The Roar
The Roar


Australia, where the bloody hell are ya? Eddie fires up on Chappelli, Poido, Bunnies, Origin 3 and invisible Wallabies

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14th July, 2022
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With the Wallabies camped out on the Gold Coast, England coach Eddie Jones has been left to beat the drum for the third Test in Sydney and to his own educated eye the buildup to a massive decider is not going too well.

“I’ve been disappointed in the media coverage,” said Jones at a press conference to announce his team in his old stomping ground of Coogee Beach on Thursday.

“I try to watch the news every morning. And there’s nothing on it about rugby at all. As a person that grew up with rugby here that’s disappointing. We need rugby to be strong sport and World Rugby needs Australia to be a strong rugby country.

“There’s always a battle with NRL and AFL isn’t it? We know that. We need rugby to be bit more prominent. So I think we’re doing our bit. I’ve been charity lunch today going out to coach in the community tonight. We’re trying to build the game up – a 1-1 decider. There’s got to be equal effort from the other team too.”

Asked if the Wallabies, who were due to fly in for the game later Thursday, sticking to a strategy designed to mirror a World Cup travel plan, should have been doing more, Jones responded: “That’s not for me to judge. You can judge that.”

Jones is trying his best, and he tapped into some big Australian themes as he looked ahead to a match at the Sydney Cricket Ground, in all likelihood the last time rugby will be played at the famous old ground.

“It’s a famous old ground and I’ve got great memories going out and watching Souths play used to watch third grade,  at midday, second grade then first grade – the great old days of Souths, and watching many a Ashes Test series.

“I was out there when [John] Snow knocked out [Terry] Jenner and there was obviously the bit of discourse going on between the fans and John Snow.


“And I was watching when Ian Chappell strode on for his first time as Australian captain. That’s how we want to play on Saturday, like Ian Chappell did walk on the the field and own it. Play with plenty of purpose, play with plenty of energy, play together and we’re looking forward to the challenge.”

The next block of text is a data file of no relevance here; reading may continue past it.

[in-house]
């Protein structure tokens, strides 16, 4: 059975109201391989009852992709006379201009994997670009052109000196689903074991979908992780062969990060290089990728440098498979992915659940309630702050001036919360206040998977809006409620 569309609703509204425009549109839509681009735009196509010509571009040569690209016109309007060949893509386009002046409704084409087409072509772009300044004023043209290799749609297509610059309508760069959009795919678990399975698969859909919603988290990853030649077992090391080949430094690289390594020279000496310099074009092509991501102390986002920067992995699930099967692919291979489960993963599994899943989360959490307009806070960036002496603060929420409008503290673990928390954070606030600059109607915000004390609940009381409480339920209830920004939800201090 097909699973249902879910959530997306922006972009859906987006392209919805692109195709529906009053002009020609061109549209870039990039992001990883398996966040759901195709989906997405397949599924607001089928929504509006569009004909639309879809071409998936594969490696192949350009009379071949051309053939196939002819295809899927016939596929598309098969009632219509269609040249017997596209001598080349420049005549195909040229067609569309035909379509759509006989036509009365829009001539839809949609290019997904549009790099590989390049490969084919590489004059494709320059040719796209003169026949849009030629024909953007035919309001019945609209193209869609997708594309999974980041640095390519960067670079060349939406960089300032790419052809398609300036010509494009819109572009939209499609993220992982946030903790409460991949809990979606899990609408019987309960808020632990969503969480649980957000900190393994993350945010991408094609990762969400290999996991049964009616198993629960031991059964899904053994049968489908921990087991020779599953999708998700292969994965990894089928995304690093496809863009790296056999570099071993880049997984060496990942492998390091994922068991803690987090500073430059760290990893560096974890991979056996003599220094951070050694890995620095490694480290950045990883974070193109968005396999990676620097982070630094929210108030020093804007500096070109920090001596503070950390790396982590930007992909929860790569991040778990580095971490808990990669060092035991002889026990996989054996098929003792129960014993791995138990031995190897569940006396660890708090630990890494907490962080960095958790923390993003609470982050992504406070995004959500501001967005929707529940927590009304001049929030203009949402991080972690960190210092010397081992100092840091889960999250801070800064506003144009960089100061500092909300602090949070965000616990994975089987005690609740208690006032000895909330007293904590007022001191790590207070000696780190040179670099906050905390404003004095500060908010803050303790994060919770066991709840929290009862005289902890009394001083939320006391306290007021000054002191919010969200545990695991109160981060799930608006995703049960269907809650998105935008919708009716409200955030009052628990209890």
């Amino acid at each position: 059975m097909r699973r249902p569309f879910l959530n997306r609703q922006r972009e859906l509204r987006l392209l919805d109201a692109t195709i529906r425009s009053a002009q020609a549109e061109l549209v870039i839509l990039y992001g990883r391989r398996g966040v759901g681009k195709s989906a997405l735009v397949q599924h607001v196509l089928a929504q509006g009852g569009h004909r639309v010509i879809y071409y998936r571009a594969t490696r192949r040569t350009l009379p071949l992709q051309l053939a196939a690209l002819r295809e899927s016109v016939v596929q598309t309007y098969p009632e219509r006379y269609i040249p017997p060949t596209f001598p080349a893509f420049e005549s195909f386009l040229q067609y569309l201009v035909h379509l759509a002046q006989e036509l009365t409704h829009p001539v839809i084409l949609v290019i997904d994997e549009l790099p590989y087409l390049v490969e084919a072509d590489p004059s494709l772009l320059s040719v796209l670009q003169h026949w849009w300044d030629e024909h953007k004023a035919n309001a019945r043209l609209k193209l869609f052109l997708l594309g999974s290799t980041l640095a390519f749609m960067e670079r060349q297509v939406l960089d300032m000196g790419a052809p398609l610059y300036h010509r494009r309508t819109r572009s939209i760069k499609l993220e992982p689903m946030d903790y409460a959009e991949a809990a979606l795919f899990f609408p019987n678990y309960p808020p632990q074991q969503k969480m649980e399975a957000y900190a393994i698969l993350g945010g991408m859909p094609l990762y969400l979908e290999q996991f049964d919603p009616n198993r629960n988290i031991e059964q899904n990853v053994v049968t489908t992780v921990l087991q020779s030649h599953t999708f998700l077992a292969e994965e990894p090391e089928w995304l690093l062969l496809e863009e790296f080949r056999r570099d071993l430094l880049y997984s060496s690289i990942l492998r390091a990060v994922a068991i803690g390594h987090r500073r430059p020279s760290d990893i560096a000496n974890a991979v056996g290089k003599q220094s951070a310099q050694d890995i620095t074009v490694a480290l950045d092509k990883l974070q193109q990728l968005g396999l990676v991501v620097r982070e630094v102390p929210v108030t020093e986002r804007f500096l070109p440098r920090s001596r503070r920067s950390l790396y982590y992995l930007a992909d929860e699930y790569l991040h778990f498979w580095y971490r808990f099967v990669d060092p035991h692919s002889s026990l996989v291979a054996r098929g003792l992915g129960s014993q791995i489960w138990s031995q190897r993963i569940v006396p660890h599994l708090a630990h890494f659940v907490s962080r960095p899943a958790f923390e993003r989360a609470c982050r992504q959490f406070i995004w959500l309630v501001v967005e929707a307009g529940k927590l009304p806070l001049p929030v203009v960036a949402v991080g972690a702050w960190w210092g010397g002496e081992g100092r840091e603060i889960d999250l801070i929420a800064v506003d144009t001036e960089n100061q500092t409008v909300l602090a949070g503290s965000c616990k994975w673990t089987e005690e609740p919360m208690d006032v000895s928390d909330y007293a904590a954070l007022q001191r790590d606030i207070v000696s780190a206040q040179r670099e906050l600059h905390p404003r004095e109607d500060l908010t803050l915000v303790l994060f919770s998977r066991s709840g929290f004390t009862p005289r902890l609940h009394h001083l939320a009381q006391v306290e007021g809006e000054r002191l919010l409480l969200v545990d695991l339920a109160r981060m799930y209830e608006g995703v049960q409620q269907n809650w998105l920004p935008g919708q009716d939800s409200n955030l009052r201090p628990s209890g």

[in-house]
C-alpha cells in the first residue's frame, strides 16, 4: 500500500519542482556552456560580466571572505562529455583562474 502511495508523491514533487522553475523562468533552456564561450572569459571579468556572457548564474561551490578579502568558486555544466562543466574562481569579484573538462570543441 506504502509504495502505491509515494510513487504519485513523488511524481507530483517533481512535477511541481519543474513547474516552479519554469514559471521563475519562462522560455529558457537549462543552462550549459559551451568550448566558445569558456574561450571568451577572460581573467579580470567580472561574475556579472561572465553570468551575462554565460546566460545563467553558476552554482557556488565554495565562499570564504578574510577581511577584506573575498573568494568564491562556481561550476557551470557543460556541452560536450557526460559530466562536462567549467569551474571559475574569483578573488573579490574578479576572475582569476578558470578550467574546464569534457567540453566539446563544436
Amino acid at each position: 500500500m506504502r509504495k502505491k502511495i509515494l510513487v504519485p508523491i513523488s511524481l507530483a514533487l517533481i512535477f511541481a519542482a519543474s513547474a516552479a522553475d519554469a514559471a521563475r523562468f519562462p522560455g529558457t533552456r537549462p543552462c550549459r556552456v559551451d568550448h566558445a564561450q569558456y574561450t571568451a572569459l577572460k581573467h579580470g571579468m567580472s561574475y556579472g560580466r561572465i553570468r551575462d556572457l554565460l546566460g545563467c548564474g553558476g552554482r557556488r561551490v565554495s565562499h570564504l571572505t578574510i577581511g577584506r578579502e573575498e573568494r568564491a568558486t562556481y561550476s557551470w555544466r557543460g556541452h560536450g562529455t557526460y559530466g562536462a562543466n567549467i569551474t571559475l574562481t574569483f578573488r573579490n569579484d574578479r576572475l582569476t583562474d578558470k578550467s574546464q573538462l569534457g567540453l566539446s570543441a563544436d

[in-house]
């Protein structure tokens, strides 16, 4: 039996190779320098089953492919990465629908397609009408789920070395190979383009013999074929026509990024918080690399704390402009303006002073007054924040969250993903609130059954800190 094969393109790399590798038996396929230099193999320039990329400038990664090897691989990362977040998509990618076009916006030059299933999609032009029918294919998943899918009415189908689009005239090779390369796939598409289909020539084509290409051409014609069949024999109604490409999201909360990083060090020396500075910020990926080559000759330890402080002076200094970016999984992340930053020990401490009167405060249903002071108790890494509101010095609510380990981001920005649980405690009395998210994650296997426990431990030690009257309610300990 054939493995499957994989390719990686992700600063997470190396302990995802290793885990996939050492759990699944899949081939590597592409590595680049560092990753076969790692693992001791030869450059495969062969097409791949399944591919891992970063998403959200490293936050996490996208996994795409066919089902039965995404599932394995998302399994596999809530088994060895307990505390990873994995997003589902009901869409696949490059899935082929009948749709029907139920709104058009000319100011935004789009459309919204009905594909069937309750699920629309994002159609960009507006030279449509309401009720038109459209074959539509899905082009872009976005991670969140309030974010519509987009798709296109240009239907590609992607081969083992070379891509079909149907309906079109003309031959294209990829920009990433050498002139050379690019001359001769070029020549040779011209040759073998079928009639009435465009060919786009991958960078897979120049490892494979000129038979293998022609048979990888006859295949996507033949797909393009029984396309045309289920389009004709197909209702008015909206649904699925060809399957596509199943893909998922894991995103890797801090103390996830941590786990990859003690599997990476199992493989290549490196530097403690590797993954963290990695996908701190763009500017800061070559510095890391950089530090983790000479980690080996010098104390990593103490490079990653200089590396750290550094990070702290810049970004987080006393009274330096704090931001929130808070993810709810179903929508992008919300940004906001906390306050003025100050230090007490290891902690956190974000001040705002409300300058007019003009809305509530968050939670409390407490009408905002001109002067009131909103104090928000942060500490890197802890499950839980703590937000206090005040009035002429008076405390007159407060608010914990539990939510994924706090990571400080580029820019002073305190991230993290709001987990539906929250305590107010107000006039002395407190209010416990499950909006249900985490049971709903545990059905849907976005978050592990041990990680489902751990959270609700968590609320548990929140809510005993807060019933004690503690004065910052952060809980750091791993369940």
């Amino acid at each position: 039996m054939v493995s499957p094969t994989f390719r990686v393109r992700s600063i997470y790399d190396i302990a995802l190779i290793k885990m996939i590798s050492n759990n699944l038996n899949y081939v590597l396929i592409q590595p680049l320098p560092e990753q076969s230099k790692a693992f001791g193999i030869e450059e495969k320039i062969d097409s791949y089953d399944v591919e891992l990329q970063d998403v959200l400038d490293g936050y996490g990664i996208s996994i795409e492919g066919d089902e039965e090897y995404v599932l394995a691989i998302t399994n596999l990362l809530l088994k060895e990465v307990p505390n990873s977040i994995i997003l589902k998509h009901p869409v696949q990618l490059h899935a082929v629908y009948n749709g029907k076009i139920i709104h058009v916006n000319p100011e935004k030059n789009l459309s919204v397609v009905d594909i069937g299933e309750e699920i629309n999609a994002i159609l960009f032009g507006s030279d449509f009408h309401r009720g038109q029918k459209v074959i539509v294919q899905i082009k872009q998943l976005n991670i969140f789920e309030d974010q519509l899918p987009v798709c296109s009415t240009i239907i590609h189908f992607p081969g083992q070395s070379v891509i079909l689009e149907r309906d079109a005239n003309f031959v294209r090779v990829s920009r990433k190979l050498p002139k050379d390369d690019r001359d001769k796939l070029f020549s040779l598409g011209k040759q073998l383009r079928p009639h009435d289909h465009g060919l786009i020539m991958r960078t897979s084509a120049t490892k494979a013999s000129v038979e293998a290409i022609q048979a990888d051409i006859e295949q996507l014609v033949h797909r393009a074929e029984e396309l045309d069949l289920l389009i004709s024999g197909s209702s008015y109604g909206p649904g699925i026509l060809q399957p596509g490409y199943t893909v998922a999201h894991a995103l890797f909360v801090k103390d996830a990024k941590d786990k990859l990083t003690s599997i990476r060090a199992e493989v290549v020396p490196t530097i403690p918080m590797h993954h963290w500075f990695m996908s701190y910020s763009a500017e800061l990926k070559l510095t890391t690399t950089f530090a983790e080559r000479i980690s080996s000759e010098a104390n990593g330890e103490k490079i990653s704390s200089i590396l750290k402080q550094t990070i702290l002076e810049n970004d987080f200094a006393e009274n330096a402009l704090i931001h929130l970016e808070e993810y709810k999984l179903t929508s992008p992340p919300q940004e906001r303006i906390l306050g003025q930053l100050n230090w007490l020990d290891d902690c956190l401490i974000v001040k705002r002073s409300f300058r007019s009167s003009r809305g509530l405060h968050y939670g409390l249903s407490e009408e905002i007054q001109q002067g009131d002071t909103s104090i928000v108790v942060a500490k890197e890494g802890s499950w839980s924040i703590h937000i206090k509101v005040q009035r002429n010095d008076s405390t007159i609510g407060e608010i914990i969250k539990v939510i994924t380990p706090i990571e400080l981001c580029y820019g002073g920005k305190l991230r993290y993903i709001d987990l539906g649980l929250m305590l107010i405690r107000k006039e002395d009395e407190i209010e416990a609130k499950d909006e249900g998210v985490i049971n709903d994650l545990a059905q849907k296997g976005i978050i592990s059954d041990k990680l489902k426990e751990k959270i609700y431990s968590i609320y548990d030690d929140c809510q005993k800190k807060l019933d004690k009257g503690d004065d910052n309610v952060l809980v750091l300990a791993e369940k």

Jones met Chappell in the early 2000s. The cricketer was a famous hater of everything Pommie – especially Ian Botham – so he’s a strange role model for the leader of an English touring team.

“The way he approached his teams, building his teams, building the strength of the relationship in the teams, being tough, is something I’ve always admired about what he did with teams and I’ve always tried to do that with my teams,” said Jones.

This week at Coogee Oval and the surrounding suburbs, Jones has had plenty of old mates drop by, including Wallabies No.7 great Simon Poidevin, who has been chatting to the England players.

“The younger players don’t know who he is – they just see some old guy with a dog. A pretty fit old guy with a dog,” joked Jones.

“But he’s chatted to a few of our players and we had almost a traditional Randwick barbecue yesterday. The only thing that was missing was the old beers.


“That was good fun. It’s been a really good week for the players. They’ve trained hard, recovered well. Had a bit of history of the Randwick club.

“We’ve got a group going out following this with myself out to the club and doing a bit of training with the young kids.

England coach Eddie Jones arrives for an England squad training session at Coogee Oval on July 12, 2022 in Sydney, Australia. (Photo by Mark Evans - RFU/The RFU Collection via Getty Images)

England coach Eddie Jones arrives for an England squad training session at Coogee Oval on July 12, 2022 in Sydney, Australia. (Photo by Mark Evans – RFU/The RFU Collection via Getty Images)

“We’ve tried to involve ourselves in the community and we feel we feel good about where we’re at. We’re really looking forward to this game.”

Jones also reflected on the previous night’s incredible State of Origin battle and how his team would aim to reach a similar level of fire as the Blues and Maroons showed at Suncorp.

“What I enjoyed was the intensity they played that,” he said. “It’s a classic, you’ve got New South Wales, the strongest team that won the last game easily.


“They know what Queensland is going to bring. All the narrative about the game is ‘Queensland are underdogs’. But this is when they’re at their best – 50,000 Queenslanders full of XXXX, cheering.

“If it goes to form New South Wales wins. But that’s the great thing about sport that you’ve got this Queensland team missing Munster, missing Tualagi.  We’re missing a Tualagi, missing a Munster, the equivalent is Maro Itoje.

“We’re in that similar situation of whether we can find the right balance of aggression and control. Being fierce and being calm is a challenge for us. We’ve got a young inexperienced team but that’s a great challenge and a great opportunity.”